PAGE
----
There are numerous dark sky parks in the US. Waterton-Glacier International Dark Sky Park enjoys highest altitude, making it closest to the stars. It straddles the border between Glacier National Park in northwestern Montana and Waterton Lakes National Park in Canada. Home to some of the darkest skies in the world, it was named the world’s first transboundary international dark sky park.
On three Friday nights in the summer the Big Sky Astronomy Club, in conjunction with the park, holds Star Parties—complete with astronomers and telescopes—at the Logan Pass Visitors’ Center at the summit of Going-To-The-Sun-Road. Tickets are required and are available on the day before each event at the St. Mary’s or Apgar Visitor Centers. The park strongly advises getting tickets before the day of the party because they usually are gone by the morning of the event. Contact Park Headquarters at (406-888-7800) for more information.
Dance in the dark at the Pennsylvania Firefly Festival
Allegheny National Forest, Black Caddis Ranch B & B, Kellettville, Pennsylvania. June 22, noon to midnight
Did you know that fireflies communicate with light? Or that they are the most efficient lights in the world with 100% of their energy emitted as light? If we’ve sparked your interest, and you want to learn more, Pennsylvania’s Allegheny National Forest is where you want to be in June.
Firefly season across the half-million-acre Forest usually starts around the first day of summer and lasts for several weeks into mid-July. The Pennsylvania Firefly Festival, held nearby, celebrates the annual mating displays of over 15 different species of fireflies, including the Synchronous firefly.
This rare species, the P. Carolinus, emits its flashes in a synchronous pattern: thousands of fireflies lighting up at precisely the same time, over and over, from dusk to dark. Until recently it was found in just two places in the world: Southeast Asia and the Great Smoky Mountains National Park in the U.S. But in 2012 it was discovered in the Allegheny National Forest.
Now, thanks to the annual Pennsylvania Firefly Festival, you can step into this magical light show. The best place for firefly viewing is the Black Caddis Ranch in Kelletville, PA. It hosts the Festival on the fourth Saturday in June, welcoming visitors from around the globe. Parking is $5 per car, wristbands for the guided firefly walks are $5 per person. The Festival website has more information and a link to area accommodations for overnight visitors.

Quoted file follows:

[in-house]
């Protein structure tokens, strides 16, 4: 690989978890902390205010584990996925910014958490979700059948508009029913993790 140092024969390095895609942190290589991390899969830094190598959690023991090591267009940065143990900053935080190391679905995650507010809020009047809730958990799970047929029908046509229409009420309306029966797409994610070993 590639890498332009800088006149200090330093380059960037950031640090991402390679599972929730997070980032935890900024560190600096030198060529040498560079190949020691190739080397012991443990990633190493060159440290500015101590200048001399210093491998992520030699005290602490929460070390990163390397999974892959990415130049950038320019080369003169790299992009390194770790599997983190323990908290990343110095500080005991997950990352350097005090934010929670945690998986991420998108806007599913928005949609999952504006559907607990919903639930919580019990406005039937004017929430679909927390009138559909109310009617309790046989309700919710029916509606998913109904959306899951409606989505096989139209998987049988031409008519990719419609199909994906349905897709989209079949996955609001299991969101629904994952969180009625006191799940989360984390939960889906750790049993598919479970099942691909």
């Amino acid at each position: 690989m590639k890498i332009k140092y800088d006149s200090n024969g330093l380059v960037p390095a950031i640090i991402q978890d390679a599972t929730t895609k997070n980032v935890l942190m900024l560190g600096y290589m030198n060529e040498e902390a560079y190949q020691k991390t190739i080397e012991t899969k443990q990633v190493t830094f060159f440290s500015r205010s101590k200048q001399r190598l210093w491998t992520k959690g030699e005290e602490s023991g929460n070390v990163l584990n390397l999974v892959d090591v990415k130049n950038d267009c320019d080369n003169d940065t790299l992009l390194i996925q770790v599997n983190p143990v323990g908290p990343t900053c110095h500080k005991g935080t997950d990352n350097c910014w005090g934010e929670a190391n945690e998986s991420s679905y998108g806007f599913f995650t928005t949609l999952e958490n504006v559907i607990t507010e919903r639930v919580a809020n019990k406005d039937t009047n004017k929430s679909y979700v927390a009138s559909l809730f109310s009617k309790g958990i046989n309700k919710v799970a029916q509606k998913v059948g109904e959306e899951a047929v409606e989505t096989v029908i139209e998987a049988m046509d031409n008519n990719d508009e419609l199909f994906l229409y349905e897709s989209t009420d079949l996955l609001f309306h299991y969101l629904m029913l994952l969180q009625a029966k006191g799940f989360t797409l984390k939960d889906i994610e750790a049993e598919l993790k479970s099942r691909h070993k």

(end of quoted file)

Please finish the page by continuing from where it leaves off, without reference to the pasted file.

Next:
Find saltwater cowboys at the Chincoteague Wild Pony Swim & Auction
Chincoteague Island, Virginia, last Wednesday and Thursday in July
Where can you see more than 100 wild ponies swimming? At the Chincoteague Wild Pony Swim & Auction, held on the last consecutive Wednesday and Thursday of July (swim on Wednesday, auction on Thursday).
Wild ponies have inhabited Assateague Island for hundreds of years. A fence along the Virginia/Maryland State line separates Assateague Island’s ponies into two herds. The National Park Service owns the herd in Maryland. The Chincoteague Volunteer Fire Company owns the one in Virginia.
The Fire Company controls the herd size with a pony auction. Each year tens of thousands of spectators come to watch the Saltwater Cowboys swim the pony herd from Assateague Island to Chincoteague Island. During the brief three-minute swim, about 150 wild horses make their way across the Assateague Channel. Their swim is timed for when the tide is “slack calm.” This protects the young ponies, born in spring or early summer, from strong currents. Get a sense of this exceptional event by viewing this short video from National Geographic.
The best way to witness the Chincoteague Pony Swim is via the Assateague Explorer tour boat. It is equipped with a restroom and plenty of shade. Seats on the boat are limited for the special Pony Swim event. This boat is like getting a ticket to the Super Bowl on the 50-yard line. Your alternative is to stand in the sun with 40,000 other hopefuls—no restrooms nearby because it’s a salt marsh.
Chincoteague.com features everything you need to know about the pony swim. (Please note: there is a typo in the title, “Official 2018 Chincoteague Island Pony Swim Guide.” The year should be 2019 since events for 2019 are all listed below the title.)
* * *
Top image: mnn.com
You might also like
• Starry nights, wild horses. America’s national parks are good for heart and soul. And wallet.
• The right sunscreen can save your life. Here’s why…
• Walking in England: 7 country walks near London (kilts not required)
Go to the BLUE HARE home page for more articles for fabulous women